States that receive federal aid to help homeless children must seek to notify  parents or guardians of their rights. Those include the choice of schools children are eligible to attend and a promise that homeless children are not to be stigmatized by school personnel.

Title I districts must also:
Notify parents of their right to transfer their child if the current school has not made adequate yearly progress for two straight years. Low-income parents must be offered tutoring for their child if a school has not met progress goals for three years, and districts must help parents get information about the qualifications and services of tutors.  (Simply writing a letter to parents saying that, "we nailed it," is not sufficient or even  proper.)

Inform parents of children in Title I schools that they have the right to information about the qualifications of their children's teachers.

Give parents of children with limited English skills a package of information if Title I money is spent on programs for such students.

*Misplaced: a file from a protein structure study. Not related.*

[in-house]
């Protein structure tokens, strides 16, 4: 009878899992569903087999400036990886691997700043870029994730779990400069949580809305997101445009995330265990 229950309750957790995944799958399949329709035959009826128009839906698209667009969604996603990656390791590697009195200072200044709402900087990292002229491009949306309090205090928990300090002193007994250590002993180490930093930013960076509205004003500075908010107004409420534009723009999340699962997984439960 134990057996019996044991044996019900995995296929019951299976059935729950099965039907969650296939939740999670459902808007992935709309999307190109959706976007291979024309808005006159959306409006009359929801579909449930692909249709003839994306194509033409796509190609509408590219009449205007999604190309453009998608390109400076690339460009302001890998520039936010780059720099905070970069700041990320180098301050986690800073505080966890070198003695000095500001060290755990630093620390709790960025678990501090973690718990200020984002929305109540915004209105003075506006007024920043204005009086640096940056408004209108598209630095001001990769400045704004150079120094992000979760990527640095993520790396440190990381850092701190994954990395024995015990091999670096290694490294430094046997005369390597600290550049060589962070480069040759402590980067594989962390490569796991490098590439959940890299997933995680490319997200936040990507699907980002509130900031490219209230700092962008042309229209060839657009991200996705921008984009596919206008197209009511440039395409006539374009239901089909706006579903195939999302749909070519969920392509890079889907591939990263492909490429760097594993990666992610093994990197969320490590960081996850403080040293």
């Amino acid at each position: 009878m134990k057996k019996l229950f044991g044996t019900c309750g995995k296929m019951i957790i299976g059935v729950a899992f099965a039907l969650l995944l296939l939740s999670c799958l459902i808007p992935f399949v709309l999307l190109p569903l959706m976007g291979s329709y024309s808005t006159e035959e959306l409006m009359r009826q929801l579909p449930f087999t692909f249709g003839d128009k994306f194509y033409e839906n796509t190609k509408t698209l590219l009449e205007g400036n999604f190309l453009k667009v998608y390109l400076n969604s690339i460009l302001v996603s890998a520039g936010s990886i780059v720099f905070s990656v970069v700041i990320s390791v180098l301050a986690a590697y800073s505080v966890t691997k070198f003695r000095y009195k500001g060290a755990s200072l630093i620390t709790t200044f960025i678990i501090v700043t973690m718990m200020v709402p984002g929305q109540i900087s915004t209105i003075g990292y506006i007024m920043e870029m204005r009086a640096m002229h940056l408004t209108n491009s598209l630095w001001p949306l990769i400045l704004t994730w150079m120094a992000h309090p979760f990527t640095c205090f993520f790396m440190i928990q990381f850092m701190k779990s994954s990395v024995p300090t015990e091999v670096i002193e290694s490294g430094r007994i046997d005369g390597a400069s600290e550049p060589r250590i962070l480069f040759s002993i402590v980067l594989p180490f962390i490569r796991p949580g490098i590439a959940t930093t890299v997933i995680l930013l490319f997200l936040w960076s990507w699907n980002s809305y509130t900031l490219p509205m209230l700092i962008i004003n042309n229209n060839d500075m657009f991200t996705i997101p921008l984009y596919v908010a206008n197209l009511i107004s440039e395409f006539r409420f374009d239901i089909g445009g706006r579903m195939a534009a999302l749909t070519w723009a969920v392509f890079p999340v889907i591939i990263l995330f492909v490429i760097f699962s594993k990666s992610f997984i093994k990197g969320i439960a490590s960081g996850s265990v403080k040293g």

Give parents clear notice if their child has been taught for at least four straight weeks by a teacher who is not highly qualified. (Now this one is indeed a joke. We had a psychology major teaching Math. Careful assessment of grades will surely reveal that too many of this teacher's students did not pass the NJAsk standardized test in 8th grade for Math.)

Hold meetings at convenient times for parents and give an explanation of the curriculum, tests used and the achievement levels students are expected to meet.

(Reprinted from the Associated Press 2004...extracted from NCLB law.)